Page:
We examine whether corporate money in politics benefits or hurts labor using the 2010 Supreme Court ruling Citizens United, which rendered bans on political election spending unconstitutional. In difference-in-difference analyses, affected states experience increases in both capital and labor income relative to unaffected states. We find evidence consistent with increased political spending spurring political competition and the adoption of pro-growth policies. These policies benefit a broader set of constituents as we find a broad-based increase in labor income. Affected states see increased political turnover and reduced regulatory burdens. The economic effects are stronger among ex-ante politically inactive and younger firms.
This event will be a hybrid event. The seminar will take place in Roeterseiland campus (REC) building M and will also be streamed online via Zoom.
Pat Akey is a visiting professor at INSEAD, Associate Professor at the University of Toronto and member of the European Corporate Governance Institute. His research focuses on the political economy of finance and the incentives of firms to engage in pro-social behavior. He has presented his research at numerous major academic and practitioner conferences and published in the Journal of Finance, the Journal of Financial Economics, and the Review of Financial Studies. He was awarded the 2021 Brattle Prize Distingushed paper for one of the best papers in corporate finance published by the Journal of Finance and the 2016 Rising Scholar Award for the best paper by a young researcher published in the Review of Financial Studies.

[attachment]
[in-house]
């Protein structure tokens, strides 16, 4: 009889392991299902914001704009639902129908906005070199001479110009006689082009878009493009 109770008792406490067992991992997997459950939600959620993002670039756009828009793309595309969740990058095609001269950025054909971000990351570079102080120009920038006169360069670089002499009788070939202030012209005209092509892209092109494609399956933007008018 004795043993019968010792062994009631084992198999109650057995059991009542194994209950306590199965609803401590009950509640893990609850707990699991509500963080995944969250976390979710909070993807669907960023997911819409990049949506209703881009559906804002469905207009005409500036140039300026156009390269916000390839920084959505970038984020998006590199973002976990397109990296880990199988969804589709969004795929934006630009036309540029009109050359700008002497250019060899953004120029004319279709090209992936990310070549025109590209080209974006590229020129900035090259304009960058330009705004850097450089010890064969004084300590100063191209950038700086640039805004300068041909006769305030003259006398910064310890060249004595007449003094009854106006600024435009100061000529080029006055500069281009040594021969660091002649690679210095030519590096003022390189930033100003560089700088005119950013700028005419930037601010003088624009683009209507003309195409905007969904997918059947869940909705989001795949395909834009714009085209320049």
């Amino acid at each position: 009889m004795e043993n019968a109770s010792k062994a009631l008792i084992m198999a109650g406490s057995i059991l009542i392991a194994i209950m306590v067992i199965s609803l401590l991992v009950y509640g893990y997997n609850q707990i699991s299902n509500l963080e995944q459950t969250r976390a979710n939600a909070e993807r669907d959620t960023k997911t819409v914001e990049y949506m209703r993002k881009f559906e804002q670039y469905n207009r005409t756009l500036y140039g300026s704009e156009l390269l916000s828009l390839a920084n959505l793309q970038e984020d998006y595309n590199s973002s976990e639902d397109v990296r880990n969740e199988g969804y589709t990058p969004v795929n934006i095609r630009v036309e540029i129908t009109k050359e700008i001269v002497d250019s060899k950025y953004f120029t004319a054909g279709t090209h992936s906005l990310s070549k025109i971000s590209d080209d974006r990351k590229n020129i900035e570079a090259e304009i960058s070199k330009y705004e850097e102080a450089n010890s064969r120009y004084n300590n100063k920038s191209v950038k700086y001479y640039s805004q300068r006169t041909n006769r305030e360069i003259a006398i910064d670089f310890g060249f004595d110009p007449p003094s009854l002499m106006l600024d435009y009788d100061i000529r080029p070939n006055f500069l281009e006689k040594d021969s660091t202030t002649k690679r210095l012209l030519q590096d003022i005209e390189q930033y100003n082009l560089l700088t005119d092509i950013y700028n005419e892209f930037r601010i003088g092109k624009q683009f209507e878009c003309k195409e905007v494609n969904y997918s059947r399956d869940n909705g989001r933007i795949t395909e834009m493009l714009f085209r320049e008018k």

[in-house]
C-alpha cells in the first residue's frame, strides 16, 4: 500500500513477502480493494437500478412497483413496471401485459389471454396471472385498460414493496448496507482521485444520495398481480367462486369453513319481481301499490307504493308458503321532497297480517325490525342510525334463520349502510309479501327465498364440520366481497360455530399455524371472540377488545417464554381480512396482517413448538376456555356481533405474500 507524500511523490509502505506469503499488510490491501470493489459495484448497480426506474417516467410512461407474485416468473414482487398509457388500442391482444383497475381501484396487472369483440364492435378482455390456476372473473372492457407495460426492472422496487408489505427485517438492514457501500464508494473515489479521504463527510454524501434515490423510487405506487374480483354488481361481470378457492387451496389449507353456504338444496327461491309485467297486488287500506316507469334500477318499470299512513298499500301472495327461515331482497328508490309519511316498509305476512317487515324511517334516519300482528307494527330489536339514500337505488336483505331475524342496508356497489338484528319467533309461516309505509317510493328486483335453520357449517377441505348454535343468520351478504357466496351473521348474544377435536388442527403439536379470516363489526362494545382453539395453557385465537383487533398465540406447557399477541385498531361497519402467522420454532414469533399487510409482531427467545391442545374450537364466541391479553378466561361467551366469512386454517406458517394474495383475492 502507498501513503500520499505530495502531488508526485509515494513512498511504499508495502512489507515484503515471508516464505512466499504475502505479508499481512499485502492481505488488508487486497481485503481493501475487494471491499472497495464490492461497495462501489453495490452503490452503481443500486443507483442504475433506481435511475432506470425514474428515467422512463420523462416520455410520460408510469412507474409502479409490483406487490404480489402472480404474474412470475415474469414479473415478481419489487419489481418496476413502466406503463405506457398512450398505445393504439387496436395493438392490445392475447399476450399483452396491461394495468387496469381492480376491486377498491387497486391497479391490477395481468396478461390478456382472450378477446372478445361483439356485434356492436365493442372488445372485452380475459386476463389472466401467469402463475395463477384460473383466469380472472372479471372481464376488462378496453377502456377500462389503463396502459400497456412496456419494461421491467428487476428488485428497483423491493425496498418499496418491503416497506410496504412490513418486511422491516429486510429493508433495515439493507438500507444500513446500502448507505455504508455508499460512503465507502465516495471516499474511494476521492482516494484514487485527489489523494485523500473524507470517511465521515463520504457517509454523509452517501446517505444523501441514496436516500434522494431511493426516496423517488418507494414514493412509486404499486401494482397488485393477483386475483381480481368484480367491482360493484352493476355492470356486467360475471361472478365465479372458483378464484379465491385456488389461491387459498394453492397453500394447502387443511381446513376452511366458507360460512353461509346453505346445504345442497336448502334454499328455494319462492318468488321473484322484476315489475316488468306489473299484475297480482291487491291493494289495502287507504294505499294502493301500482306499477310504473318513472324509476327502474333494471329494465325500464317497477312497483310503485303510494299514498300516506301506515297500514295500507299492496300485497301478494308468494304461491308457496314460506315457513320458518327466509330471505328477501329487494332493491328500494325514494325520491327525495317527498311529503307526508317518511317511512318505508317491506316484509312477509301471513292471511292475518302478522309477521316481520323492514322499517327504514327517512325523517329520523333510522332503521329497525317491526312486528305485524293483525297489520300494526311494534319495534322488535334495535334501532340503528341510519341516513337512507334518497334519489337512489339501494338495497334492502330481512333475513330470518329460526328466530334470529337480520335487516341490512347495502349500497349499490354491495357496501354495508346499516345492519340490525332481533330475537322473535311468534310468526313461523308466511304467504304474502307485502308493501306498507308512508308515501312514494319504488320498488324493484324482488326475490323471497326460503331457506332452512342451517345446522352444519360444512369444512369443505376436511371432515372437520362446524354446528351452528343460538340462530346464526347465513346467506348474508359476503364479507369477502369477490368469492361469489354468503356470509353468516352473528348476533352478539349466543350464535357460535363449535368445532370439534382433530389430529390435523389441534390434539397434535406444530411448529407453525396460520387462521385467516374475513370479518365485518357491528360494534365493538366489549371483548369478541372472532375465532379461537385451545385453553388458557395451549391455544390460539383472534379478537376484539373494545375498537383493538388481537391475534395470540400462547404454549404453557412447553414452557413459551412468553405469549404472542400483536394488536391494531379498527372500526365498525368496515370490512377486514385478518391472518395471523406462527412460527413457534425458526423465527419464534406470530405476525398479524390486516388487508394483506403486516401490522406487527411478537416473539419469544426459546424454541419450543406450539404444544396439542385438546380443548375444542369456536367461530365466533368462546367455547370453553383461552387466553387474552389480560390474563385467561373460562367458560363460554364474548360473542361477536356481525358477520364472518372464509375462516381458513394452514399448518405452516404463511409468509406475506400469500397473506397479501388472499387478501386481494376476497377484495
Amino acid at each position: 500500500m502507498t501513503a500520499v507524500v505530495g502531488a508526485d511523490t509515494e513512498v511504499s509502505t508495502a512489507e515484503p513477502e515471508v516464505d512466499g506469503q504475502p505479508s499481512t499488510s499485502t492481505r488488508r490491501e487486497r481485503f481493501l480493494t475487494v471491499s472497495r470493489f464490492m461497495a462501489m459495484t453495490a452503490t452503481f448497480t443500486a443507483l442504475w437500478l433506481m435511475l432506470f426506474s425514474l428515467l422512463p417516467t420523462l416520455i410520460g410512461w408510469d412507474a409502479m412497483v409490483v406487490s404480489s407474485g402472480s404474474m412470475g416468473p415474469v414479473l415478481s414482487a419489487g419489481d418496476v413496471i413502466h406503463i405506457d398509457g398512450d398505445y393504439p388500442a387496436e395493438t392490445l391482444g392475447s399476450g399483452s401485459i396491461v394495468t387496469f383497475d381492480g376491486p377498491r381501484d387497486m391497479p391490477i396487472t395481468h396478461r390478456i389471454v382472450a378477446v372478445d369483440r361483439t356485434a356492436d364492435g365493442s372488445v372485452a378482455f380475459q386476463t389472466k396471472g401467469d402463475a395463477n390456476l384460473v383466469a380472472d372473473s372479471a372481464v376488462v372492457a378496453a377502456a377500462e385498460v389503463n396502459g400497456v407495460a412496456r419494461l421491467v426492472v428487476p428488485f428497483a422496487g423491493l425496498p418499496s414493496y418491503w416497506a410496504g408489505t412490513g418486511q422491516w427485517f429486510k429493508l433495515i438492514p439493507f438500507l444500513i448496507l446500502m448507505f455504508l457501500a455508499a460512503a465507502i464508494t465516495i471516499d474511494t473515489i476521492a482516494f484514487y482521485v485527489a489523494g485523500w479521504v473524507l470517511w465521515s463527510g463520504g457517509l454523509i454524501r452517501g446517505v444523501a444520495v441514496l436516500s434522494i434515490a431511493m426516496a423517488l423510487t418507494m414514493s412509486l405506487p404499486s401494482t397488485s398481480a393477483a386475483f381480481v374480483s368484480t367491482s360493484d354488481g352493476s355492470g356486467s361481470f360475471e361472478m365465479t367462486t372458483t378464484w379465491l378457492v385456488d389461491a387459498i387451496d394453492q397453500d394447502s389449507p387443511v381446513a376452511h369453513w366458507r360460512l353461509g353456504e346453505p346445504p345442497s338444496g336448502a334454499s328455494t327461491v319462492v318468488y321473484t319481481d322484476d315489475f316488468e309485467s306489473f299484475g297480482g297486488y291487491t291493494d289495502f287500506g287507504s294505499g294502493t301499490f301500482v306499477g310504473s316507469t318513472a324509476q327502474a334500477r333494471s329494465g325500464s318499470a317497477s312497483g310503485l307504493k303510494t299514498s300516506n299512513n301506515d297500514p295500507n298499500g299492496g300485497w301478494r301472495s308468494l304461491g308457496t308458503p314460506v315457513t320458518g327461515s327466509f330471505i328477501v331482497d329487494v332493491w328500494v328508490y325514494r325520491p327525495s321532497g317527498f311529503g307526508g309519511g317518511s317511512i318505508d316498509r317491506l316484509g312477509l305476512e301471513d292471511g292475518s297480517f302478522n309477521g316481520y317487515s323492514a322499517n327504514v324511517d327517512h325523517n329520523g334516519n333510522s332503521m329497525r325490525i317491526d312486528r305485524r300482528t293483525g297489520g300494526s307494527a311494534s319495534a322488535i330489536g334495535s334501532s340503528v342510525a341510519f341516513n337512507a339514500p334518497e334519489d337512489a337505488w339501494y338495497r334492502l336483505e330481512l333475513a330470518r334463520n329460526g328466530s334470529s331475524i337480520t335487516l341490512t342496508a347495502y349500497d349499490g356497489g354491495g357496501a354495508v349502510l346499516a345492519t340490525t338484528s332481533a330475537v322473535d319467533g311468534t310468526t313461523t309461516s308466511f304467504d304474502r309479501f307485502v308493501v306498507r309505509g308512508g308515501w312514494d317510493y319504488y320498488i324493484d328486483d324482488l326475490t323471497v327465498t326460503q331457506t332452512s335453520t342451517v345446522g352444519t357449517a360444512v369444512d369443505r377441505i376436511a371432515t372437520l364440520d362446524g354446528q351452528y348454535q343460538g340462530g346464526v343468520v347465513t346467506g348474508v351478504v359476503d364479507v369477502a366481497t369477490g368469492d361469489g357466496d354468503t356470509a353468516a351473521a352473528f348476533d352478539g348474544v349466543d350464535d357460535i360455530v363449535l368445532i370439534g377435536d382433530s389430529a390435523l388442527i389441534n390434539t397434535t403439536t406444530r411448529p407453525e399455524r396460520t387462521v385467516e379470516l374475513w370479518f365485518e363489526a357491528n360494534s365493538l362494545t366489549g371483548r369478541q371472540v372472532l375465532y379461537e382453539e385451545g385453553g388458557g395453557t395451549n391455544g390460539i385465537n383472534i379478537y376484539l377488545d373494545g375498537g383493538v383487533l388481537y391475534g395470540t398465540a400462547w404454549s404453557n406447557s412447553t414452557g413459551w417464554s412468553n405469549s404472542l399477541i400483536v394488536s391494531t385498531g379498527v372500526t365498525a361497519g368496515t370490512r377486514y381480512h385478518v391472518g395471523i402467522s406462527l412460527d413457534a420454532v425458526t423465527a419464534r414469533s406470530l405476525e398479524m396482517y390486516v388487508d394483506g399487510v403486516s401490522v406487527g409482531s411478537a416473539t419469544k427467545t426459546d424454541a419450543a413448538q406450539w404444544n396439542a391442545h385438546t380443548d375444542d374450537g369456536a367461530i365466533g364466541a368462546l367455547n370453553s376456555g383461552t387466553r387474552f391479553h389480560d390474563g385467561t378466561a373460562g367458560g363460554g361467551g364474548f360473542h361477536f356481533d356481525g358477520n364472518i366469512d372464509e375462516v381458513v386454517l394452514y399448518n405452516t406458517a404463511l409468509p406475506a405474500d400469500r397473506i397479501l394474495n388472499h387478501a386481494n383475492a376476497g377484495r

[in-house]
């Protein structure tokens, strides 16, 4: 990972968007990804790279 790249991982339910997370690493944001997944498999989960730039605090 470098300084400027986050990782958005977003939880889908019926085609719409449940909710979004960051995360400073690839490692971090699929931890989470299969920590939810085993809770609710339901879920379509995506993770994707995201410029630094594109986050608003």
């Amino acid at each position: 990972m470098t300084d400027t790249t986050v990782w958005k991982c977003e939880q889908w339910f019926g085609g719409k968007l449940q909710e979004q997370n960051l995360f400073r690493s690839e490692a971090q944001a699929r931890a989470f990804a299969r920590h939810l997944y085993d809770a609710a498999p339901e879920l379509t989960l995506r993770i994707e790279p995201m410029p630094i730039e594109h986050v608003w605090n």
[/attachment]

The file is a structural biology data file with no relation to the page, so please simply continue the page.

The Amsterdam Center for Law and Economics (ACLE) is a joint initiative of the Faculty of Economics and Business and the Faculty of Law at the University of Amsterdam. The objective of the ACLE is to promote high-quality interdisciplinary research at the intersection between law and economics.